On 8/6/2017 1:09 PM, lemonni...@ulrar.net wrote:

Are your gluster nodes physically isolated on their own network/switch?
Nope, impossible to do for us

ok, yes, that makes it much harder to secure.

You should add VLANS, and/or overlay networks and/or Mac Address filtering/locking/security which raises the bar quite a bit for hackers. Perhaps your provider can help you with that.

Then there is the Gluster Auth stuff, which is cert based as I recall. Unfortunately, I don't have any experience with it as we have relied on unique seperate physical networks for our clusters. Hackers (and us) can't even get to our Gluster boxes except via IP/KVM or the client itself.

I'm now curious as to what you find and am thinking we should be looking at the Gluster Auth protocols as well.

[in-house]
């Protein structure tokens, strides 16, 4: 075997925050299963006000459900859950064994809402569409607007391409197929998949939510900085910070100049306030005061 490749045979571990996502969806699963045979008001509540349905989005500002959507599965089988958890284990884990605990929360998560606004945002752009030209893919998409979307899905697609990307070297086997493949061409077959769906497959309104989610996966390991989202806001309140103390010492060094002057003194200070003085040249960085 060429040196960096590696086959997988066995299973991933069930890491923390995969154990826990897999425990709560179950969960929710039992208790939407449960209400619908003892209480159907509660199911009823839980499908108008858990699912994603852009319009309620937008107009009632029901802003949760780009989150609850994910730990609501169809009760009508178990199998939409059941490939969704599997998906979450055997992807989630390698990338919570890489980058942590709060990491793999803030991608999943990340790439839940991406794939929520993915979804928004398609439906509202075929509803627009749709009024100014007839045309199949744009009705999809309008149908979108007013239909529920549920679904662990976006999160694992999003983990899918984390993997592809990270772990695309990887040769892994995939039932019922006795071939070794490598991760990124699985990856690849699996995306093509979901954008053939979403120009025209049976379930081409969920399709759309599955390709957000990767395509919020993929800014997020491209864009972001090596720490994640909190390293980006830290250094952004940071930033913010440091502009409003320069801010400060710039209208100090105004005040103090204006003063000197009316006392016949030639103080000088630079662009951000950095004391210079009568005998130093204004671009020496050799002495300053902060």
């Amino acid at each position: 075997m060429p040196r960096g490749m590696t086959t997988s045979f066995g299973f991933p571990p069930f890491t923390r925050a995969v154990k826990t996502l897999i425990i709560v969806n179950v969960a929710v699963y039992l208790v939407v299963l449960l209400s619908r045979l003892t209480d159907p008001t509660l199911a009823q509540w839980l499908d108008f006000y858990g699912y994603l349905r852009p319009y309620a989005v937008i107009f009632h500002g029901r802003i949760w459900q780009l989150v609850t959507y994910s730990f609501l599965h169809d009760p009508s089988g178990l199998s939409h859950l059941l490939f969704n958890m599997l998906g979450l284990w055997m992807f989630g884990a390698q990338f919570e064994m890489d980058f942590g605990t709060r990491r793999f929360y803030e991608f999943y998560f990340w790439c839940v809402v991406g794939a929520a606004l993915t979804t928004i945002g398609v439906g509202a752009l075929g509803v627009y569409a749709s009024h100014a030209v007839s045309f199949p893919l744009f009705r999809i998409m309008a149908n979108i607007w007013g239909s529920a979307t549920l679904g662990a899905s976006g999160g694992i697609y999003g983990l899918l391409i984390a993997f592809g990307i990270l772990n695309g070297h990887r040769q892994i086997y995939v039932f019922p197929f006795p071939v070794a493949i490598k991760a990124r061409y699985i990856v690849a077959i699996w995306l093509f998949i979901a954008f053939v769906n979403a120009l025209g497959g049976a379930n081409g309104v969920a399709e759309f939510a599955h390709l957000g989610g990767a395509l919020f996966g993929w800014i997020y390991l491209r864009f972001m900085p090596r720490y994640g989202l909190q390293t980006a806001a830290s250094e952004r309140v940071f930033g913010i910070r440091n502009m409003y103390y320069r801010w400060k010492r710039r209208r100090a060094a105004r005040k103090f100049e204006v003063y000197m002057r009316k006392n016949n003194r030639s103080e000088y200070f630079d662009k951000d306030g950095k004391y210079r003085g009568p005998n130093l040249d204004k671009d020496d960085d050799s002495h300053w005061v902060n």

In other words can an outsider access them directly without having to
compromise a NFS client machine first?

Yes, but we don't have any NFS client, only libgfapi.
I added a bunch of iptables rules to prevent that from happening, if
they did use NFS which I am unsure of. If they used something else to
access the volume though, who knows .. It hasn't been re-hacked since so
that's a good sign.

Well if you aren't using it, then turn NFS off. I think NFS is turned off by default in the new versions anyway in favor of NFS-Ganesha.

But the original question remains, did they get into just the Gluster boxes or are they in the Client already?

Unless they rooted the boxes and cleaned the logs, there should be some traces of activity in the various system and gluster logs. The various root kit checker programs may find something (chkrootkit)


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